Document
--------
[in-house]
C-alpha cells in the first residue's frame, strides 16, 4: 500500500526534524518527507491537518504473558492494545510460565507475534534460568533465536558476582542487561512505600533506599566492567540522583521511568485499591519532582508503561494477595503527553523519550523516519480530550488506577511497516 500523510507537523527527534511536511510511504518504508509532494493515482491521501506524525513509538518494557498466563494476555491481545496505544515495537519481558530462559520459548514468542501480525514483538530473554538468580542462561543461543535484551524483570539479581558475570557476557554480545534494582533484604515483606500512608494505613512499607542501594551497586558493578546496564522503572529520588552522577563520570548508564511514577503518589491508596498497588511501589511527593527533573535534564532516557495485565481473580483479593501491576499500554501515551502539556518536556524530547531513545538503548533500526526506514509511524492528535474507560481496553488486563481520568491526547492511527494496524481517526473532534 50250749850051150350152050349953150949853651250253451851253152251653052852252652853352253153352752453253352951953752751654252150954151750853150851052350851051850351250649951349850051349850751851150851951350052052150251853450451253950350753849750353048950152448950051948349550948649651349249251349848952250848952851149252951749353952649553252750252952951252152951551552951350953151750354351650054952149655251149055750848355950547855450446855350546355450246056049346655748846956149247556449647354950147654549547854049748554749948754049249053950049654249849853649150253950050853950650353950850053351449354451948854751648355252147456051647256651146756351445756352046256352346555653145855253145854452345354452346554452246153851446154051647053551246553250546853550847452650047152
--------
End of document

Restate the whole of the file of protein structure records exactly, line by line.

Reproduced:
[in-house]
C-alpha cells in the first residue's frame, strides 16, 4: 500500500526534524518527507491537518504473558492494545510460565507475534534460568533465536558476582542487561512505600533506599566492567540522583521511568485499591519532582508503561494477595503527553523519550523516519480530550488506577511497516 500523510507537523527527534511536511510511504518504508509532494493515482491521501506524525513509538518494557498466563494476555491481545496505544515495537519481558530462559520459548514468542501480525514483538530473554538468580542462561543461543535484551524483570539479581558475570557476557554480545534494582533484604515483606500512608494505613512499607542501594551497586558493578546496564522503572529520588552522577563520570548508564511514577503518589491508596498497588511501589511527593527533573535534564532516557495485565481473580483479593501491576499500554501515551502539556518536556524530547531513545538503548533500526526506514509511524492528535474507560481496553488486563481520568491526547492511527494496524481517526473532534 50250749850051150350152050349953150949853651250253451851253152251653052852252652853352253153352752453253352951953752751654252150954151750853150851052350851051850351250649951349850051349850751851150851951350052052150251853450451253950350753849750353048950152448950051948349550948649651349249251349848952250848952851149252951749353952649553252750252952951252152951551552951350953151750354351650054952149655251149055750848355950547855450446855350546355450246056049346655748846956149247556449647354950147654549547854049748554749948754049249053950049654249849853649150253950050853950650353950850053351449354451948854751648355252147456051647256651146756351445756352046256352346555653145855253145854452345354452346554452246153851446154051647053551246553250546853550847452650047152